Also see the notes from my earlier Winter storytime.
Opening Song: “I Am Here & You Are Here” by Peter & Ellen Allard (on Sing It! Say It! Stamp It! Sway It! Vol. 3). We actually went all-out crazy on this one and inserted winter-related actions in place of the usual stomp, jump, etc. We fell like snowflakes, shoveled, threw snowballs, and spun like ice skaters.
Flannel: Build a snowman. We pretended to form and roll snowballs together for the base snowballs. I did silly things with the felt pieces (put the smaller balls under the bigger ones, put them side-by-side, etc.) and let the kids correct me. As we went on, I gave some of the younger kids the pieces to put on in the correct places. I hadn’t planned to do that, but I had a fairly small group, and very few young toddlers this week, and I thought that it might be nice for everyone to get a chance to participate, since I had only a few parts for The Mitten.
For the second winter storytime running, I skipped Five Little Snowmen Fat because I saw us running long and wanted to get through the next two things.
Story: The Mitten by Jim Aylesworth. I will admit to never really liking the Jan Brett version (blasphemy, I know), but something about this one appeals to me. I used the pattern from A Teacher without a Class but cleaned up the images and made them larger. I colored them in with colored pencils, laminated them, and then put them on sticks to use as puppets. It would be fun to use a red stretchy band to represent the mitten and have the animals come in and stretch the mitten more each time, but, alas, I do not have a red stretchy band.
I handed out the animals before I started to the bigger kids who hadn’t had a chance to help out with the snowman. When their animal was called in the story, they came up front with their puppet and helped by repeating some of the lines – “Brr! Can I come in?” and “It’s too crowded! Go away!” (Sorry, I don’t have the book in front of me at the moment; these probably aren’t exact quotes.) When the mitten exploded, they all went back to their seats.
Song: Jim Gills’ “Jumping and Counting” (from Irrational Anthem). A year or two ago, I wanted to try dancing on bubble wrap at storytime. One of my staff members suggested this song, and it’s perfect! We introduced the activity by talking about the crackling sound ice makes when you step on it. Then I lay out the bubble wrap on the floor and have the kids stand behind it. Today I got away with just two strips of bubble wrap, one in front of the rug and one to the side, but I had a third on hand in case I needed it. Then, during the song, the kids do the jumping on the bubble wrap and then step back behind it to stop and count. One of my moms was taking pictures; I’ll post one later if I get a good one. (I did have a patron send me video of this, which is adorable, but I don’t feel good about posting without parental permission, even though the kids are barely recognizable.)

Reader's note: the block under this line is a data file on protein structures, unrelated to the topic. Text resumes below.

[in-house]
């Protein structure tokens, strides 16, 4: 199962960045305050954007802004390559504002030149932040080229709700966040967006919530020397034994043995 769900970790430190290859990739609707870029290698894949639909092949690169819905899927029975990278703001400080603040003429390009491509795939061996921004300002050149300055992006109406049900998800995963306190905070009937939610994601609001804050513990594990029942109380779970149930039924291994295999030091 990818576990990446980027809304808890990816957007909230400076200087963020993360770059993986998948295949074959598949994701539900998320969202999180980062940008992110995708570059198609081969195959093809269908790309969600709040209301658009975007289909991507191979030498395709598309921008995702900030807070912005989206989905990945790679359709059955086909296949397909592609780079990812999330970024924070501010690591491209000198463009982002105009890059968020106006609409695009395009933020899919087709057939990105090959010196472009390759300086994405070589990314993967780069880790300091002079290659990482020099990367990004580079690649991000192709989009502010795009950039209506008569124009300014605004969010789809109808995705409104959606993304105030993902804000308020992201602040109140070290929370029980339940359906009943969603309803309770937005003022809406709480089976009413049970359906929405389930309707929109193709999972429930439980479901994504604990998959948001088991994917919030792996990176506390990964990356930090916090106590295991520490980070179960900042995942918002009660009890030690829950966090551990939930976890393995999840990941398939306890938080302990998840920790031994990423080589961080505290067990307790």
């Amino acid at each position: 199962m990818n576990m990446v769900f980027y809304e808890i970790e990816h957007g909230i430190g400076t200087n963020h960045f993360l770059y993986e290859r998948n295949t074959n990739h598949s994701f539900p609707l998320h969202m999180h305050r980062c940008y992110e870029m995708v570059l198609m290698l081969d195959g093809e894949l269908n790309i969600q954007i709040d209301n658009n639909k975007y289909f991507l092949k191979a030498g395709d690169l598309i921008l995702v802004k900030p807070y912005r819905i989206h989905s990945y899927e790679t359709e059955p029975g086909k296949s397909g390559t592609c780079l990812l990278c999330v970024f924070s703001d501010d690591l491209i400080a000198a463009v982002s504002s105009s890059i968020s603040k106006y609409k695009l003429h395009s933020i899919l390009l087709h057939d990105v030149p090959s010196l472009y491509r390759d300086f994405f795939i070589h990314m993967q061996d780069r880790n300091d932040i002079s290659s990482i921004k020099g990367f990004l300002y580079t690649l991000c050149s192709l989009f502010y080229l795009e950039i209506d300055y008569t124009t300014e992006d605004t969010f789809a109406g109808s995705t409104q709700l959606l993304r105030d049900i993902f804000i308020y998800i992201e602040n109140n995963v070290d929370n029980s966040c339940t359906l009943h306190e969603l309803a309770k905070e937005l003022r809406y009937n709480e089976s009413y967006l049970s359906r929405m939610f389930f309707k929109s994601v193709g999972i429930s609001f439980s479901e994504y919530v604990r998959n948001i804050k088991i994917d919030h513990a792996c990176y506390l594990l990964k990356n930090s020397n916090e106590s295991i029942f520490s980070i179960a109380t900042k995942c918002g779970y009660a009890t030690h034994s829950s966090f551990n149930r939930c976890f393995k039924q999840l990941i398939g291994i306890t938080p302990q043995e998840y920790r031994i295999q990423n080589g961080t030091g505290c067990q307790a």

I had planned a third story, Bear Snores On by Karma Wilson, but I didn’t get to it. I had been planning to do shaving cream & white glue puffy paint pictures. Yesterday I decided that it would be more fun if I mixed it up right there at storytime. This morning I came to my senses a little bit and decided that it would be better to have some on hand and make just a small amount at storytime. So I prepared two bowls (each with one cup of shaving cream and one of glue) ahead of time. After “Jumping and Counting”, I introduced the craft, and then I called up one last helper who hadn’t been to the front yet. She helped me measure, pour, and mix the ingredients. After the closing song,
I sent the kids back to the tables. I had already laid out dark blue construction paper, plastic cups, and small craft sticks. A few adults helped me dole out the paint into the cups, and then the kids got to work. I told them they could use their hands or the sticks. Some preferred glopping it out with the sticks to make pictures. Others got full-on coated and shaped it with their hands. A few realized that after coating their papers completely, they could then scrape away some paint to make a design. This was a great process-oriented craft, with a huge sensory component and some nice fine motor activity.
The tables looked super messy when the kids left, but all they really needed was a quick wipe-down with a towel and some hot water.
Five Little Snowmen Fat
To the Tune of “The Farmer in the Dell”
Five little snowmen fat,
Each with a great big hat.
Out came the sun and melted one.
Oh, how sad was that.
(Repeat down to one, and then)
No little snowmen fat,
Only their great big hats.
But the next time it snows, I’ll build one of those,
Oh, how fun is that!